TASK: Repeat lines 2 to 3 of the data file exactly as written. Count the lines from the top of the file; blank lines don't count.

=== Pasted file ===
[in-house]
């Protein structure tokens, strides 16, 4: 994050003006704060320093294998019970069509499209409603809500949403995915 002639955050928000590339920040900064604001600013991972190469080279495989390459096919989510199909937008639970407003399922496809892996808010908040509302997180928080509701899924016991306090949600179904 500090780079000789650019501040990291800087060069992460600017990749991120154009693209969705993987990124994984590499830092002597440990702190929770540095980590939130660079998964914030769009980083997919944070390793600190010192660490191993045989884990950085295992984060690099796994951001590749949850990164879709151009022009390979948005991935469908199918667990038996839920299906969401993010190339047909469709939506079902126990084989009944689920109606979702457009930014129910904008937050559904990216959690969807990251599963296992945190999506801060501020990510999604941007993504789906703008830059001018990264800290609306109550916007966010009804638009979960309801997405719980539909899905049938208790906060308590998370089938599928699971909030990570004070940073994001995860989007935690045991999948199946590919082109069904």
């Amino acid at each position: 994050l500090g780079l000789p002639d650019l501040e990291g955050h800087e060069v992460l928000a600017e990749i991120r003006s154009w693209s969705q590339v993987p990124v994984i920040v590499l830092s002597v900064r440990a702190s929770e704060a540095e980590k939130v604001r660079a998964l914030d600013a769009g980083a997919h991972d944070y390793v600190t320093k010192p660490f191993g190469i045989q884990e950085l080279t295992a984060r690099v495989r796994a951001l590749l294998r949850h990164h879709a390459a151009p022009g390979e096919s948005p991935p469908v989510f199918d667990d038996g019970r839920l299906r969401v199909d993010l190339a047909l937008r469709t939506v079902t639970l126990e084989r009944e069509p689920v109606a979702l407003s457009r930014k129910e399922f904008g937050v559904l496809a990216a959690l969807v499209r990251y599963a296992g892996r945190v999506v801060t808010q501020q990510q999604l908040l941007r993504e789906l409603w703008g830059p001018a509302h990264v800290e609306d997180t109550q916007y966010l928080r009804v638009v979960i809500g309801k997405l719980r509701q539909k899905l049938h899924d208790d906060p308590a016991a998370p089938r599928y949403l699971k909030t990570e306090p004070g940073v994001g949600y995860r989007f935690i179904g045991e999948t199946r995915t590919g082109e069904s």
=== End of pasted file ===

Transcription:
């Protein structure tokens, strides 16, 4: 994050003006704060320093294998019970069509499209409603809500949403995915 002639955050928000590339920040900064604001600013991972190469080279495989390459096919989510199909937008639970407003399922496809892996808010908040509302997180928080509701899924016991306090949600179904 500090780079000789650019501040990291800087060069992460600017990749991120154009693209969705993987990124994984590499830092002597440990702190929770540095980590939130660079998964914030769009980083997919944070390793600190010192660490191993045989884990950085295992984060690099796994951001590749949850990164879709151009022009390979948005991935469908199918667990038996839920299906969401993010190339047909469709939506079902126990084989009944689920109606979702457009930014129910904008937050559904990216959690969807990251599963296992945190999506801060501020990510999604941007993504789906703008830059001018990264800290609306109550916007966010009804638009979960309801997405719980539909899905049938208790906060308590998370089938599928699971909030990570004070940073994001995860989007935690045991999948199946590919082109069904």
């Amino acid at each position: 994050l500090g780079l000789p002639d650019l501040e990291g955050h800087e060069v992460l928000a600017e990749i991120r003006s154009w693209s969705q590339v993987p990124v994984i920040v590499l830092s002597v900064r440990a702190s929770e704060a540095e980590k939130v604001r660079a998964l914030d600013a769009g980083a997919h991972d944070y390793v600190t320093k010192p660490f191993g190469i045989q884990e950085l080279t295992a984060r690099v495989r796994a951001l590749l294998r949850h990164h879709a390459a151009p022009g390979e096919s948005p991935p469908v989510f199918d667990d038996g019970r839920l299906r969401v199909d993010l190339a047909l937008r469709t939506v079902t639970l126990e084989r009944e069509p689920v109606a979702l407003s457009r930014k129910e399922f904008g937050v559904l496809a990216a959690l969807v499209r990251y599963a296992g892996r945190v999506v801060t808010q501020q990510q999604l908040l941007r993504e789906l409603w703008g830059p001018a509302h990264v800290e609306d997180t109550q916007y966010l928080r009804v638009v979960i809500g309801k997405l719980r509701q539909k899905l049938h899924d208790d906060p308590a016991a998370p089938r599928y949403l699971k909030t990570e306090p004070g940073v994001g949600y995860r989007f935690i179904g045991e999948t199946r995915t590919g082109e069904s």